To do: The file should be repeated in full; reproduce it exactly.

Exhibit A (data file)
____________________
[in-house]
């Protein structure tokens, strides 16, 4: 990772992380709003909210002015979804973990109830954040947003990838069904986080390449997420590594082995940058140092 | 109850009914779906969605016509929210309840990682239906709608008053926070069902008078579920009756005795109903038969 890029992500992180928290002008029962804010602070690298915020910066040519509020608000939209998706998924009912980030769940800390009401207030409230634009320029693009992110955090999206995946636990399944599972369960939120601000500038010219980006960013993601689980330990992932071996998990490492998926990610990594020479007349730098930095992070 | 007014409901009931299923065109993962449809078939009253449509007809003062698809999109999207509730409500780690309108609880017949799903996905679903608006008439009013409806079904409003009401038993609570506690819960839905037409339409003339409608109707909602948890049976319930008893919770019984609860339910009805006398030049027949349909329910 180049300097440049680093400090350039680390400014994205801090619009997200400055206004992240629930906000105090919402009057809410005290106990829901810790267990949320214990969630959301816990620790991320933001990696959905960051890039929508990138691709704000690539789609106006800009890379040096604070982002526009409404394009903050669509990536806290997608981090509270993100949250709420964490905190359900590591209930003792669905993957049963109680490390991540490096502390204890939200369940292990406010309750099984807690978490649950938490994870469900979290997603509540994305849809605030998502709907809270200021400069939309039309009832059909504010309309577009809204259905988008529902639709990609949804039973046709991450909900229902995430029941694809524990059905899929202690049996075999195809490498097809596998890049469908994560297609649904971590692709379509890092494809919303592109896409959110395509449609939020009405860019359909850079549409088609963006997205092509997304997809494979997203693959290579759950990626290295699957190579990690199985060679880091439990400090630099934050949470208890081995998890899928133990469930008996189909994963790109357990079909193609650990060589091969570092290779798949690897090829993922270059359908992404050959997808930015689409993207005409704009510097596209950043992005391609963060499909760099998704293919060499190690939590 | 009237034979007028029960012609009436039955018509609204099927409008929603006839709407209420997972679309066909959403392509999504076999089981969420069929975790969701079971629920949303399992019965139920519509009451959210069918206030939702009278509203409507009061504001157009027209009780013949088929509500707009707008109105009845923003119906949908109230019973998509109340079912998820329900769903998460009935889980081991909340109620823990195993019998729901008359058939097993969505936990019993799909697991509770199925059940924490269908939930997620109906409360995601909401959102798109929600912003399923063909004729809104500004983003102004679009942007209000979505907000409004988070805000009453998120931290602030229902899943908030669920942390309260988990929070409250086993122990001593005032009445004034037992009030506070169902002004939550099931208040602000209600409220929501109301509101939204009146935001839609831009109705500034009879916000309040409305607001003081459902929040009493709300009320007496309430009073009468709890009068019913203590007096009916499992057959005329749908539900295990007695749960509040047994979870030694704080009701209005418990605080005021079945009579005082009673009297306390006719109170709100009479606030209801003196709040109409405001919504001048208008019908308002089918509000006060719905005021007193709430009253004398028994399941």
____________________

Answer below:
[in-house]
């Protein structure tokens, strides 16, 4: 990772992380709003909210002015979804973990109830954040947003990838069904986080390449997420590594082995940058140092 | 109850009914779906969605016509929210309840990682239906709608008053926070069902008078579920009756005795109903038969 890029992500992180928290002008029962804010602070690298915020910066040519509020608000939209998706998924009912980030769940800390009401207030409230634009320029693009992110955090999206995946636990399944599972369960939120601000500038010219980006960013993601689980330990992932071996998990490492998926990610990594020479007349730098930095992070 | 007014409901009931299923065109993962449809078939009253449509007809003062698809999109999207509730409500780690309108609880017949799903996905679903608006008439009013409806079904409003009401038993609570506690819960839905037409339409003339409608109707909602948890049976319930008893919770019984609860339910009805006398030049027949349909329910 180049300097440049680093400090350039680390400014994205801090619009997200400055206004992240629930906000105090919402009057809410005290106990829901810790267990949320214990969630959301816990620790991320933001990696959905960051890039929508990138691709704000690539789609106006800009890379040096604070982002526009409404394009903050669509990536806290997608981090509270993100949250709420964490905190359900590591209930003792669905993957049963109680490390991540490096502390204890939200369940292990406010309750099984807690978490649950938490994870469900979290997603509540994305849809605030998502709907809270200021400069939309039309009832059909504010309309577009809204259905988008529902639709990609949804039973046709991450909900229902995430029941694809524990059905899929202690049996075999195809490498097809596998890049469908994560297609649904971590692709379509890092494809919303592109896409959110395509449609939020009405860019359909850079549409088609963006997205092509997304997809494979997203693959290579759950990626290295699957190579990690199985060679880091439990400090630099934050949470208890081995998890899928133990469930008996189909994963790109357990079909193609650990060589091969570092290779798949690897090829993922270059359908992404050959997808930015689409993207005409704009510097596209950043992005391609963060499909760099998704293919060499190690939590 | 009237034979007028029960012609009436039955018509609204099927409008929603006839709407209420997972679309066909959403392509999504076999089981969420069929975790969701079971629920949303399992019965139920519509009451959210069918206030939702009278509203409507009061504001157009027209009780013949088929509500707009707008109105009845923003119906949908109230019973998509109340079912998820329900769903998460009935889980081991909340109620823990195993019998729901008359058939097993969505936990019993799909697991509770199925059940924490269908939930997620109906409360995601909401959102798109929600912003399923063909004729809104500004983003102004679009942007209000979505907000409004988070805000009453998120931290602030229902899943908030669920942390309260988990929070409250086993122990001593005032009445004034037992009030506070169902002004939550099931208040602000209600409220929501109301509101939204009146935001839609831009109705500034009879916000309040409305607001003081459902929040009493709300009320007496309430009073009468709890009068019913203590007096009916499992057959005329749908539900295990007695749960509040047994979870030694704080009701209005418990605080005021079945009579005082009673009297306390006719109170709100009479606030209801003196709040109409405001919504001048208008019908308002089918509000006060719905005021007193709430009253004398028994399941």